Chasing an autumn marathon PB? Make your next race a 13.1-miler. "Doing a shorter race three or four weeks beforehand is very sensible – most experienced runners would run at least one or two as part of their build-up," says endurance coach Nick Anderson, (fullpotential.co.uk.)
Typically about half the distance of a target race, these tune-ups let you test out pacing, mental strategy, fuelling, hydration and gear in conditions that simulate the big event.
"Racing takes your training to another level,"says elite coach Dennis Barker.
"It’s more intense, you have different people to challenge you, and you can really hone your competitive edge.”
Timing will all depend on how far away the main event is. You need enough time for a mini-taper: Anderson recommends that you give yourself a "slightly easier training week in terms of mileage before enjoying the short race." Don’t forget to block in time for recovery, too.
As for the race itself, there are two possible approaches, says Anderson. "You could treat it either just as a harder version of a training run, or as a full-out race in its own right."
Many elites race tune-ups as simple fitness tests, to see whether they are on track to achieve their goals for their big races. Even more importantly, shorter races can pinpoint strengths and weaknesses.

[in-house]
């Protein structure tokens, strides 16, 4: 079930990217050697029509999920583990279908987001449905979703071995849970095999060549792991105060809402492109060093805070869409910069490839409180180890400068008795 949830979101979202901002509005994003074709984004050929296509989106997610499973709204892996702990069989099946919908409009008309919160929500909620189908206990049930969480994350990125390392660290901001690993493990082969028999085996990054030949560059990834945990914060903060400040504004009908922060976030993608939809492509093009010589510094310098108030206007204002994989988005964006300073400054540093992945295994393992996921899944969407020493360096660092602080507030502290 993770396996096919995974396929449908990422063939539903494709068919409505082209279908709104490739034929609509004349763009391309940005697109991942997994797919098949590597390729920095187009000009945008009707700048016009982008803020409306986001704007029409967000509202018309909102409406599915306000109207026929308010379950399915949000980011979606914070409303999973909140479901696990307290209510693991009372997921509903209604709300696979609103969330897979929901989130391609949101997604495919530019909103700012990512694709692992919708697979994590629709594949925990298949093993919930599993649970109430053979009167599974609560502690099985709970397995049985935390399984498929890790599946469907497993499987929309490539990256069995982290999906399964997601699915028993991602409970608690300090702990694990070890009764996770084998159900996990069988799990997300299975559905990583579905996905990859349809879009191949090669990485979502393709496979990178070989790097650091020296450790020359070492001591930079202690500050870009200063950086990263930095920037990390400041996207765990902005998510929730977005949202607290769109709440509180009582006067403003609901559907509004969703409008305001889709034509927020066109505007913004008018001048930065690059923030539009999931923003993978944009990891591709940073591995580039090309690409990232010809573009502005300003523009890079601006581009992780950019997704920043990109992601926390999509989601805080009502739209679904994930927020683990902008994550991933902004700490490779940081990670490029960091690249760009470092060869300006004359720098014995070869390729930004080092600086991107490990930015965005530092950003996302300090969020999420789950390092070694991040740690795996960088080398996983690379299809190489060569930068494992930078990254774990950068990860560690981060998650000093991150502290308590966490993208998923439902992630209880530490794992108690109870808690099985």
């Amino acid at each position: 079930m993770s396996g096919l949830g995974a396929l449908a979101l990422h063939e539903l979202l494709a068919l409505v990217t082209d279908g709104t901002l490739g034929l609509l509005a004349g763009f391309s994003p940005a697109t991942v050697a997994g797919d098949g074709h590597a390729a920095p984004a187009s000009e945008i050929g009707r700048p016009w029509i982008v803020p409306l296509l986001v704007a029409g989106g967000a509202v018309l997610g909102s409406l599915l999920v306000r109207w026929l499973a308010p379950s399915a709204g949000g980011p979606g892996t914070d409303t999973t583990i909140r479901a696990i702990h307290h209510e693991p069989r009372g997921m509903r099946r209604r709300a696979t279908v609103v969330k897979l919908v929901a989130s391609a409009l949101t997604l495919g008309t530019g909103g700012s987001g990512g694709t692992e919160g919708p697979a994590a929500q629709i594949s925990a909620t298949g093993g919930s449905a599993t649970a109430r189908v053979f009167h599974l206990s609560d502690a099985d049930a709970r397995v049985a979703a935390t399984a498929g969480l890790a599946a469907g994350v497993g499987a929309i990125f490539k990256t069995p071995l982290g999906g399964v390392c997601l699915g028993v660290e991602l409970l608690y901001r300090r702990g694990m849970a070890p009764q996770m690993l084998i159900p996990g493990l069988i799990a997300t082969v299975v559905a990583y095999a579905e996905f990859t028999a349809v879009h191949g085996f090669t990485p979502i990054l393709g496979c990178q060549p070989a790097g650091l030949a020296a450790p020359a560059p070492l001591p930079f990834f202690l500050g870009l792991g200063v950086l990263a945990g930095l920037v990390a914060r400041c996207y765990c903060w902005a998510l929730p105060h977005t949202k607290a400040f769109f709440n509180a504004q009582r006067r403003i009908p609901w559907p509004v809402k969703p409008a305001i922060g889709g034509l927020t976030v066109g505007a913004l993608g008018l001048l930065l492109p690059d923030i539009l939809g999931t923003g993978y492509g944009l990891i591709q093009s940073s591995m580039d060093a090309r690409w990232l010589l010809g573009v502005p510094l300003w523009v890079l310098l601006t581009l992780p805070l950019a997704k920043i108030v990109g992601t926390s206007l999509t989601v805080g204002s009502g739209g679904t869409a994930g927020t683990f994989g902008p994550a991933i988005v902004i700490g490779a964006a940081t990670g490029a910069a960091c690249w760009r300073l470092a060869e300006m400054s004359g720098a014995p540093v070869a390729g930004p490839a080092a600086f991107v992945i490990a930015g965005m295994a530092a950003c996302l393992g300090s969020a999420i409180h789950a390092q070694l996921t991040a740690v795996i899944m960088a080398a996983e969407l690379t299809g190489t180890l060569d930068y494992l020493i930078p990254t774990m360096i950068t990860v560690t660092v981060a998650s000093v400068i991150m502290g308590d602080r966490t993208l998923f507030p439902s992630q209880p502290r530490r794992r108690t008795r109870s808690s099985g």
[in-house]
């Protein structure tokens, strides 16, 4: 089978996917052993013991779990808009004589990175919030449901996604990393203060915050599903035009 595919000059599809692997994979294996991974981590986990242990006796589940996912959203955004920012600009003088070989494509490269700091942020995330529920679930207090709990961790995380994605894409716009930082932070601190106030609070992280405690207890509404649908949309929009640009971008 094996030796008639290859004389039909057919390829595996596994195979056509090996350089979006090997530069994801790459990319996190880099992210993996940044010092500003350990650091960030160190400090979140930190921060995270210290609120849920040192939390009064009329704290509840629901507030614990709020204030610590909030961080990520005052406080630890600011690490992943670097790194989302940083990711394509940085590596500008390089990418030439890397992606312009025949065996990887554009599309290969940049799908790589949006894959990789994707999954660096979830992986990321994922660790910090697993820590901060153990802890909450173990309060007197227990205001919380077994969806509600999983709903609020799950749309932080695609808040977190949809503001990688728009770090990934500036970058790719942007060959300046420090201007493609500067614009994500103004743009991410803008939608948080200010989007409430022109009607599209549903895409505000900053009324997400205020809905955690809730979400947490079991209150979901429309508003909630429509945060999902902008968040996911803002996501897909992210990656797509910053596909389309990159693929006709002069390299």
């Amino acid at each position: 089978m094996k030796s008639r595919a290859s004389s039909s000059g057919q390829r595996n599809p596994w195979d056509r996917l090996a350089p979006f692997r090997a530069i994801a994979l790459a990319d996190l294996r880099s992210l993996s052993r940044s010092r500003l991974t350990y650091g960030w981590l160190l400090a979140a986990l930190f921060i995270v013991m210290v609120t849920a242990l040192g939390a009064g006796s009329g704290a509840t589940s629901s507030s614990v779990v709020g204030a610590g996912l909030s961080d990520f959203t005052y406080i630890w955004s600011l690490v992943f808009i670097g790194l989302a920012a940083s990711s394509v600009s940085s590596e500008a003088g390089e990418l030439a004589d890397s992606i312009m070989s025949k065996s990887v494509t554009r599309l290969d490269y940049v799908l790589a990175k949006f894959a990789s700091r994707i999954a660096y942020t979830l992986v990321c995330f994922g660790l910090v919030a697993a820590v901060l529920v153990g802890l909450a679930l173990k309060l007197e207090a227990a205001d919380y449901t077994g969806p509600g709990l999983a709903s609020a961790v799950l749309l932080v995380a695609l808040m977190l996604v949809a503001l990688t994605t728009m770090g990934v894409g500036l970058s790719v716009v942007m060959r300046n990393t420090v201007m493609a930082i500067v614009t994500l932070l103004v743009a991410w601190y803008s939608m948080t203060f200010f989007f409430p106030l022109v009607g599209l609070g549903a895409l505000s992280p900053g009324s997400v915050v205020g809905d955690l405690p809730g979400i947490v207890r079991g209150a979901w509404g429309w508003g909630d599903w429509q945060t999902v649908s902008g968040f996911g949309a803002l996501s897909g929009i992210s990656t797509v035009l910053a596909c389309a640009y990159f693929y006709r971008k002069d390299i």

If you struggle with hills, for instance, you know to ratchet up the strength work. If you run out of steam before the end of the race, you need to focus on long runs.
Alternatively, another approach is to run tune-ups to practise your planned goal race pace – in other words, running at the same pace in the shorter distance that you hope to run in your target race. This not only helps you become familiar with your goal pace within a race experience, it lets you rehearse critical racing logistics such as lining up at a crowded start, sticking to your pace in the exciting first few miles, and grabbing a cup at water stations without spilling it on your shoes.
All of which should add up to a happier big day, according to Mike Keohane (mkcoaching.com), who coaches recreational runners: "When you step up to the line of your goal race, you’ll be a little less anxious."